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DRAND48(3P) POSIX Programmer's Manual DRAND48(3P)
This manual page is part of the POSIX Programmer's Manual. The Linux implementation of this interface may differ (consult the corresponding Linux manual page for details of Linux behavior), or the interface may not be implemented on Linux.
drand48, erand48, jrand48, lcong48, lrand48, mrand48, nrand48, seed48, srand48 — generate uniformly distributed pseudorandom numbers
#include <stdlib.h> double drand48(void); double erand48(unsigned short xsubi[3]); long jrand48(unsigned short xsubi[3]); void lcong48(unsigned short param[7]); long lrand48(void); long mrand48(void); long nrand48(unsigned short xsubi[3]); unsigned short *seed48(unsigned short seed16v[3]); void srand48(long seedval);
This family of functions shall generate pseudorandom numbers using a linear congruential algorithm and 48bit integer arithmetic. The drand48() and erand48() functions shall return nonnegative, doubleprecision, floatingpoint values, uniformly distributed over the interval [0.0,1.0). The lrand48() and nrand48() functions shall return nonnegative, long integers, uniformly distributed over the interval [0,231). The mrand48() and jrand48() functions shall return signed long integers uniformly distributed over the interval [231,231). The srand48(), seed48(), and lcong48() functions are initialization entry points, one of which should be invoked before either drand48(), lrand48(), or mrand48() is called. (Although it is not recommended practice, constant default initializer values shall be supplied automatically if drand48(), lrand48(), or mrand48() is called without a prior call to an initialization entry point.) The erand48(), nrand48(), and jrand48() functions do not require an initialization entry point to be called first. All the routines work by generating a sequence of 48bit integer values, X_i , according to the linear congruential formula: Xn+1 = (aX_n +c)mod m n≥ 0 The parameter m=2^48; hence 48bit integer arithmetic is performed. Unless lcong48() is invoked, the multiplier value a and the addend value c are given by: a = 5DEECE66D16 = 2736731631558 c = B16 = 138 The value returned by any of the drand48(), erand48(), jrand48(), lrand48(), mrand48(), or nrand48() functions is computed by first generating the next 48bit X_i in the sequence. Then the appropriate number of bits, according to the type of data item to be returned, are copied from the highorder (leftmost) bits of X_i and transformed into the returned value. The drand48(), lrand48(), and mrand48() functions store the last 48bit X_i generated in an internal buffer; that is why the application shall ensure that these are initialized prior to being invoked. The erand48(), nrand48(), and jrand48() functions require the calling program to provide storage for the successive X_i values in the array specified as an argument when the functions are invoked. That is why these routines do not have to be initialized; the calling program merely has to place the desired initial value of X_i into the array and pass it as an argument. By using different arguments, erand48(), nrand48(), and jrand48() allow separate modules of a large program to generate several independent streams of pseudorandom numbers; that is, the sequence of numbers in each stream shall not depend upon how many times the routines are called to generate numbers for the other streams. The initializer function srand48() sets the highorder 32 bits of X_i to the loworder 32 bits contained in its argument. The low order 16 bits of X_i are set to the arbitrary value 330E_16 . The initializer function seed48() sets the value of X_i to the 48bit value specified in the argument array. The loworder 16 bits of X_i are set to the loworder 16 bits of seed16v[0]. The midorder 16 bits of X_i are set to the loworder 16 bits of seed16v[1]. The highorder 16 bits of X_i are set to the low order 16 bits of seed16v[2]. In addition, the previous value of X_i is copied into a 48bit internal buffer, used only by seed48(), and a pointer to this buffer is the value returned by seed48(). This returned pointer, which can just be ignored if not needed, is useful if a program is to be restarted from a given point at some future time—use the pointer to get at and store the last X_i value, and then use this value to reinitialize via seed48() when the program is restarted. The initializer function lcong48() allows the user to specify the initial X_i , the multiplier value a, and the addend value c. Argument array elements param[02] specify X_i , param[35] specify the multiplier a, and param[6] specifies the 16bit addend c. After lcong48() is called, a subsequent call to either srand48() or seed48() shall restore the standard multiplier and addend values, a and c, specified above. The drand48(), lrand48(), and mrand48() functions need not be threadsafe.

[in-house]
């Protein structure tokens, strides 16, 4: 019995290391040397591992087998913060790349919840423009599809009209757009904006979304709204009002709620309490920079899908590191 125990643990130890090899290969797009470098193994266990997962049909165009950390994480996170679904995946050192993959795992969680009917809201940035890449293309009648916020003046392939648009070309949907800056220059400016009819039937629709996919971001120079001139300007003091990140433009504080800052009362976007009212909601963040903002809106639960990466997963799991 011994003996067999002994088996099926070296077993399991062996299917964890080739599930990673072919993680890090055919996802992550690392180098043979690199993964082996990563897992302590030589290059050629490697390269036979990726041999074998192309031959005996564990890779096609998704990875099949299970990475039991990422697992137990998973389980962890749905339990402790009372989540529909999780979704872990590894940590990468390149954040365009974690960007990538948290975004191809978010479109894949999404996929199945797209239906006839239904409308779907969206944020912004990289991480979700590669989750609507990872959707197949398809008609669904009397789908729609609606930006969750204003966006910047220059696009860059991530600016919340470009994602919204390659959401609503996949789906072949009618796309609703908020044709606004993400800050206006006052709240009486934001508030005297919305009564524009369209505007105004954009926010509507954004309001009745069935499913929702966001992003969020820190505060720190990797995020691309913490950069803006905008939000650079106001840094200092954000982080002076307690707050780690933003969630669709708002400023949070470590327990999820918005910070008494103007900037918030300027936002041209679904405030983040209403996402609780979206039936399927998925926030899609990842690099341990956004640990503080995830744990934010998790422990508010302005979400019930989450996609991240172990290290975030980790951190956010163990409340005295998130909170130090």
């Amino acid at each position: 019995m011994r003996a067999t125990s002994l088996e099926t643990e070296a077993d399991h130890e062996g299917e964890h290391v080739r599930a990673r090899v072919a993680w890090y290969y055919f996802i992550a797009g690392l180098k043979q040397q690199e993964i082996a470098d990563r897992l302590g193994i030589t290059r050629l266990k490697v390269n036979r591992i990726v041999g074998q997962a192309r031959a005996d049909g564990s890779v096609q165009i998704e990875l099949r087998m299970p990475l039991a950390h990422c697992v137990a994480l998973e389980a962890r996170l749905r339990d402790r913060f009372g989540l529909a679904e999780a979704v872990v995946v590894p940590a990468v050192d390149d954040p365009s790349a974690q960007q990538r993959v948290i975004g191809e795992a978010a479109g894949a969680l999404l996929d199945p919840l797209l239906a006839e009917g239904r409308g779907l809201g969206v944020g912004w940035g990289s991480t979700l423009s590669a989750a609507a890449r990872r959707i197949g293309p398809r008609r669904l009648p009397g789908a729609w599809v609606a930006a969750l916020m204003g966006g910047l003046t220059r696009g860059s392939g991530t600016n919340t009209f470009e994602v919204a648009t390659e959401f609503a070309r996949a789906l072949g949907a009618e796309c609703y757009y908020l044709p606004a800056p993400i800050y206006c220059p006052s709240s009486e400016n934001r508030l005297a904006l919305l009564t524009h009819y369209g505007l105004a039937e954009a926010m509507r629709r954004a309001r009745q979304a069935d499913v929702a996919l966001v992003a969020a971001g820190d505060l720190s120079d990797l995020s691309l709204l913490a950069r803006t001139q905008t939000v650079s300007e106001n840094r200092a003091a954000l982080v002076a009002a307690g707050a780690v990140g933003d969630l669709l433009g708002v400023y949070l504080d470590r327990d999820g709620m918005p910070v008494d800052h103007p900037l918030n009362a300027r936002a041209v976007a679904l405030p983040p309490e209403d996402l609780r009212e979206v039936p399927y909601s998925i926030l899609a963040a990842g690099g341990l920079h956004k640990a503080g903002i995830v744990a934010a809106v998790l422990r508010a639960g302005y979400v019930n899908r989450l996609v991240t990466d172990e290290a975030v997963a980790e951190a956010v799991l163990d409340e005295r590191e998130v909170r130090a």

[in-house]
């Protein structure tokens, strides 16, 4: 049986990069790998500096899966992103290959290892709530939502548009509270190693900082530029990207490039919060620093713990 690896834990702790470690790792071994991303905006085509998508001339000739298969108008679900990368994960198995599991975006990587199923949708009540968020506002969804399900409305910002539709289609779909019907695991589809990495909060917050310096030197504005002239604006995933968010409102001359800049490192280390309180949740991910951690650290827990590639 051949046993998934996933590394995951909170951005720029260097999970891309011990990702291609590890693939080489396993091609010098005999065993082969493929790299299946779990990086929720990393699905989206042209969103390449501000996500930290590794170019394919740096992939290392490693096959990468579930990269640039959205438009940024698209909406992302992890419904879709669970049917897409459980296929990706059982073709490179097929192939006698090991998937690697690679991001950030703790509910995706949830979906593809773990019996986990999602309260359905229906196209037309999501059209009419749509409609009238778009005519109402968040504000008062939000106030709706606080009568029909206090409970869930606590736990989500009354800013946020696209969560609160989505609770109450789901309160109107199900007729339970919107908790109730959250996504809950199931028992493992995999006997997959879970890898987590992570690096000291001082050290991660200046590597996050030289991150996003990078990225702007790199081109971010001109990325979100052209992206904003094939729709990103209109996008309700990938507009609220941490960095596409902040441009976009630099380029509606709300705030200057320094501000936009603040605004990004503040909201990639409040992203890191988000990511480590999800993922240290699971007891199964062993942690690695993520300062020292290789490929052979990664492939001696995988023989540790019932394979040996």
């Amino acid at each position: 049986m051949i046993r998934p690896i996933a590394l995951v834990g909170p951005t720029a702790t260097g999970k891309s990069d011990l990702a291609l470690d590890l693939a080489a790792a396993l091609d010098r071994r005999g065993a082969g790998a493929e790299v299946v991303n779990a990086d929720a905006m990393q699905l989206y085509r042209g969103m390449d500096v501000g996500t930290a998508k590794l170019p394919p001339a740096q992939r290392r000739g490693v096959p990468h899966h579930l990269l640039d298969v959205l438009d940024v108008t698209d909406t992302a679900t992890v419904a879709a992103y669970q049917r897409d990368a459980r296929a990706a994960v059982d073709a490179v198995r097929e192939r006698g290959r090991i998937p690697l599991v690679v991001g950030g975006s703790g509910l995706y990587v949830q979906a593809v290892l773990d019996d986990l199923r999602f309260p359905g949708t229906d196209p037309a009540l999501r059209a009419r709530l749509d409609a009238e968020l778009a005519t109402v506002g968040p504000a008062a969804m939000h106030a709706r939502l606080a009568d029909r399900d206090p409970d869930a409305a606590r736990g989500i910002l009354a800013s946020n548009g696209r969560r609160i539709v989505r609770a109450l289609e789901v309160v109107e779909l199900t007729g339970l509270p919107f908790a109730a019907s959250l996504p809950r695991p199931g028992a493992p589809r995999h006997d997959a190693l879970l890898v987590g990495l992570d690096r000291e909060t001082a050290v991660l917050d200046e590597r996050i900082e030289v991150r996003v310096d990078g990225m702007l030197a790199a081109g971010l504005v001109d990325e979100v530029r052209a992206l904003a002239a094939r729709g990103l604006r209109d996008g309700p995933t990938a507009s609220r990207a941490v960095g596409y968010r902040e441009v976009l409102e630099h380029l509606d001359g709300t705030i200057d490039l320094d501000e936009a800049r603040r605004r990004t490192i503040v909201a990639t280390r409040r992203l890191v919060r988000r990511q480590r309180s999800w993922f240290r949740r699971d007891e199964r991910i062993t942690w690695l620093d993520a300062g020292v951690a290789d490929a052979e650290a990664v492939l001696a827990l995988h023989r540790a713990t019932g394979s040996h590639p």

As described in the DESCRIPTION above.
No errors are defined. The following sections are informative.
None.
These functions should be avoided whenever nontrivial requirements (including safety) have to be fulfilled.
None.
None.
initstate(3p), rand(3p) The Base Definitions volume of POSIX.1‐2017, stdlib.h(0p)
Portions of this text are reprinted and reproduced in electronic
form from IEEE Std 1003.12017, Standard for Information
Technology  Portable Operating System Interface (POSIX), The
Open Group Base Specifications Issue 7, 2018 Edition, Copyright
(C) 2018 by the Institute of Electrical and Electronics
Engineers, Inc and The Open Group. In the event of any
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IEEE/The Open Group 2017 DRAND48(3P)
Pages that refer to this page: stdlib.h(0p), erand48(3p), initstate(3p), jrand48(3p), lcong48(3p), lrand48(3p), mrand48(3p), nrand48(3p), rand(3p), seed48(3p), srand48(3p)